blakegopnik:

THE DAILY PIC: This is the wurst (I couldn’t help it) sculpture I’ve ever seen. Titled “Kiss (Abstract Sculptures)”, it’s by the Austrian artist Erwin Wurm and is on view in his solo show at Lehmann Maupin gallery in New York. Wurm is most famous for his “One-minute Sculptures” – early crossovers between performance and sculpture in which he got live people to take on strange poses for brief moments on city streets. In these new so-called “Abstract” pieces, Wurm is asking lowly sausages to do similar work, then casting the results in bronze. Bronze always seems a perilously posh medium, but using it to immortalize animal intestines filled with ground pork just about keeps it humble.
The Daily Pic also appears at blogs.artinfo.com/the-daily-pic. For a full inventory of past Daily Pics visit blakegopnik.com/archive.

blakegopnik:

THE DAILY PIC: This is the wurst (I couldn’t help it) sculpture I’ve ever seen. Titled “Kiss (Abstract Sculptures)”, it’s by the Austrian artist Erwin Wurm and is on view in his solo show at Lehmann Maupin gallery in New York. Wurm is most famous for his “One-minute Sculptures” – early crossovers between performance and sculpture in which he got live people to take on strange poses for brief moments on city streets. In these new so-called “Abstract” pieces, Wurm is asking lowly sausages to do similar work, then casting the results in bronze. Bronze always seems a perilously posh medium, but using it to immortalize animal intestines filled with ground pork just about keeps it humble.

The Daily Pic also appears at blogs.artinfo.com/the-daily-pic. For a full inventory of past Daily Pics visit blakegopnik.com/archive.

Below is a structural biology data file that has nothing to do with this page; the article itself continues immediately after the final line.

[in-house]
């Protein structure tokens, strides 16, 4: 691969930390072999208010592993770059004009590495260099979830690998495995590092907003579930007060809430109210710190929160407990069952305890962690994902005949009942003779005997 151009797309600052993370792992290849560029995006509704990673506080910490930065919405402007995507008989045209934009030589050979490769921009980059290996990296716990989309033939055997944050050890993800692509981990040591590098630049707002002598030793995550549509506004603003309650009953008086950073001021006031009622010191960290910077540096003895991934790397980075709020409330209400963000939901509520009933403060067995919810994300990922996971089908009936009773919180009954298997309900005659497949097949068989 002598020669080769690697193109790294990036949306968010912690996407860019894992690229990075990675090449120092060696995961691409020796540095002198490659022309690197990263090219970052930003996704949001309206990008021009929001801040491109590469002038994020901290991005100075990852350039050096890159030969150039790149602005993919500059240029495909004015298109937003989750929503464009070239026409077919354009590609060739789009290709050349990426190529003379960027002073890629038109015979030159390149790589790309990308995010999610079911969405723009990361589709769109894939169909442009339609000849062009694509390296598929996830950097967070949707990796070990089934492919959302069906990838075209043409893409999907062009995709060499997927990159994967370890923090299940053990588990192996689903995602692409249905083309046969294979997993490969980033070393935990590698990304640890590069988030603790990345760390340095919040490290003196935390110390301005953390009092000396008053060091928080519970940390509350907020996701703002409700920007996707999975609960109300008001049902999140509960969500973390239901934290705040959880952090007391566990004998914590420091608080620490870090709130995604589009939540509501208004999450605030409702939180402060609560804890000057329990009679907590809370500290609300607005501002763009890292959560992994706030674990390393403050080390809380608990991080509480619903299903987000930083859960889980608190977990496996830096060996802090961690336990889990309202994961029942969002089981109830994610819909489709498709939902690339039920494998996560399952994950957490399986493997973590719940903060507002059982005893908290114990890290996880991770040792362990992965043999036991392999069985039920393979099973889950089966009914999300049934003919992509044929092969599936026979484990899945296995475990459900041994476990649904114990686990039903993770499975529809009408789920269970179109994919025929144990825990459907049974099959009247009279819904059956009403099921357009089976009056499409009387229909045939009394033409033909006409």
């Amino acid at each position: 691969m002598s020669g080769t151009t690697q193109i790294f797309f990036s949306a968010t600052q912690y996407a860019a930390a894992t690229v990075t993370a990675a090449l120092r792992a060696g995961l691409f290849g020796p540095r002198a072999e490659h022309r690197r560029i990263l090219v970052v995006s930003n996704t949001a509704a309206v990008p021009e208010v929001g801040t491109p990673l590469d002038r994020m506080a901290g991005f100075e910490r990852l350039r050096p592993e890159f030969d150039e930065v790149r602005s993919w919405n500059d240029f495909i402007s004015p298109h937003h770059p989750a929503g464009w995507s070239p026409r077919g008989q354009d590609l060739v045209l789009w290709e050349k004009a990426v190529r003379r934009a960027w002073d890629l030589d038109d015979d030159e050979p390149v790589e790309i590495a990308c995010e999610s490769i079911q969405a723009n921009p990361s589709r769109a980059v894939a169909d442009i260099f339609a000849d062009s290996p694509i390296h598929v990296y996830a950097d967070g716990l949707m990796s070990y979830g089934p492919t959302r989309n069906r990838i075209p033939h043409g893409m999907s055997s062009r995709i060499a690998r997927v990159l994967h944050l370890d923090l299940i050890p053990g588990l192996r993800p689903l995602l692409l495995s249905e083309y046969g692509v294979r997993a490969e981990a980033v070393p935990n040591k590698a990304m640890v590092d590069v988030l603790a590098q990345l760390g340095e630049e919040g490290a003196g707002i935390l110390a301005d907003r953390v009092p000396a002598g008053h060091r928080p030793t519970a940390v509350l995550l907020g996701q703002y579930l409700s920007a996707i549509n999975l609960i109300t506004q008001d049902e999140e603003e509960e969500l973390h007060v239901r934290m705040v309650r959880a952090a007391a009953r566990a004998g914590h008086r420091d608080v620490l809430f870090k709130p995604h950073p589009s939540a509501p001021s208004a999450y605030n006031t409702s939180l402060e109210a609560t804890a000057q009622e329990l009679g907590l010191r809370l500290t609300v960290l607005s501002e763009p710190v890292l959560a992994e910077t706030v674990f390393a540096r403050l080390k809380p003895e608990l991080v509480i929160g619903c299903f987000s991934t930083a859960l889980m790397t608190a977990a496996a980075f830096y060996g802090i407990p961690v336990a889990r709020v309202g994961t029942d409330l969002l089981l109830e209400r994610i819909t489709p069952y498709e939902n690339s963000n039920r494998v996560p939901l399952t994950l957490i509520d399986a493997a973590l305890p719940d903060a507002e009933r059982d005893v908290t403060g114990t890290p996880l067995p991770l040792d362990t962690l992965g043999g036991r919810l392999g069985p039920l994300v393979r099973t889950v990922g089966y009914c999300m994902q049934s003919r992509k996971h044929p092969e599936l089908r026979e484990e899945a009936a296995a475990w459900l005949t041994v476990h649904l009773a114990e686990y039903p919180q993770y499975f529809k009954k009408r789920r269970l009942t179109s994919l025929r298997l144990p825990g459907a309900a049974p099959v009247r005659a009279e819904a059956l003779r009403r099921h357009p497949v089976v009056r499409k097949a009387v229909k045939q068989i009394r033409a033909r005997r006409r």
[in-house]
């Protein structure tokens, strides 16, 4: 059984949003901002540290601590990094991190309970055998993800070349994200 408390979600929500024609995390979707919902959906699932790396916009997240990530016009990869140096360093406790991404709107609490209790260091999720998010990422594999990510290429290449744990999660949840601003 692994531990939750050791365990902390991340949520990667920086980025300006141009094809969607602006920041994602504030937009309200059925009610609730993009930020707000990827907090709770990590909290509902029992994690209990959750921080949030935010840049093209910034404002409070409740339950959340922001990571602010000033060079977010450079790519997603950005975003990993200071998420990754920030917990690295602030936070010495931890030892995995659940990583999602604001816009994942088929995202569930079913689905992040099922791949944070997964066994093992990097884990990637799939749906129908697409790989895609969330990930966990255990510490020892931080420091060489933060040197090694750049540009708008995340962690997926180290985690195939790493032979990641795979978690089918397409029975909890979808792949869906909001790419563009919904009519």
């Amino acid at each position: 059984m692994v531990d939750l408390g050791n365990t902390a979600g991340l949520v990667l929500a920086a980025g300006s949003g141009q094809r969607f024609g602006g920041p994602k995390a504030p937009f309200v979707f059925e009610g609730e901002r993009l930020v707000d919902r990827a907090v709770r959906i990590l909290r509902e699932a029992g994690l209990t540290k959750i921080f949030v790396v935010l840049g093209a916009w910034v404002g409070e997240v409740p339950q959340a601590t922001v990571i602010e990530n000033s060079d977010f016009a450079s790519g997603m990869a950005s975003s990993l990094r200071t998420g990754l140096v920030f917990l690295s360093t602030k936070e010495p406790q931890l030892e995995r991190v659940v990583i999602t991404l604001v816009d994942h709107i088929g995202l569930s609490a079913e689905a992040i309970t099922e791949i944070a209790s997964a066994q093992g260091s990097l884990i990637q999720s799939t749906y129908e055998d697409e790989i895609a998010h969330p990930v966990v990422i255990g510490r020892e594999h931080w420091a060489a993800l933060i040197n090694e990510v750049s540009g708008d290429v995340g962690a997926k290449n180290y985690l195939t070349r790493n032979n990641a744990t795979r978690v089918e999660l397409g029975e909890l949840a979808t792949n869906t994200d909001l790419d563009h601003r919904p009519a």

austinkleon:

Jorge Luis Borges: The Task of Art

The task of art is to transform what is continuously happening to us, to transform all these things into symbols, into music, into something which can last in man’s memory. That is our duty. If we don’t fulfill it, we feel unhappy. A writer or any artist has the sometimes joyful duty to transform all that into symbols. These symbols could be colors, forms or sounds. For a poet, the symbols are sounds and also words, fables, stories, poetry. The work of a poet never ends. It has nothing to do with working hours. Your are continuously receiving things from the external world. These must be transformed, and eventually will be transformed. This revelation can appear anytime. A poet never rests. He’s always working, even when he dreams. Besides, the life of a writer, is a lonely one. You think you are alone, and as the years go by, if the stars are on your side, you may discover that you are at the center of a vast circle of invisible friends whom you will never get to know but who love you. And that is an immense reward.

Thx @robinsloan


"The less punctuation marks, taken in isolation, convey meaning or expression and the more they constitute the opposite pole in language to names, the more each of them acquires a definitive physiognomic status of its own, an expression of its own, which cannot be separated from its syntactic function but is by no means exhausted by it. When the hero of Gottfried Keller’s novel Der grune Heinrich was asked about the German capital letter P, he exclaimed, "That’s Pumpernickel!" That experience is certainly true of the figures of punctuation. An exclamation point looks like an index finger raised in warning; a question mark looks like a flashing light or the blink of an eye. A colon, says Karl Kraus, opens its mouth wide: woe to the writer who does not fill it with something nourishing. Visually, the semicolon looks like a drooping moustache; I am even more aware of its gamey taste. With self-satisfied peasant cunning, German quotation marks (« ») lick their lips…"


in-the-horniman:

These sixteen Easter eggs are from Czechoslovakia. Each one is hand blown and painted and then strung onto colourful ribbon so they could be hung up.
We currently have some Romanian Easter eggs on loan at Hall Place, Bexley and Whitstable Museum and Gallery and are definitely worth checking out. The loans are part of a project called Object in Focus, and more information can be found here: http://www.horniman.ac.uk/about/object-in-focus-loans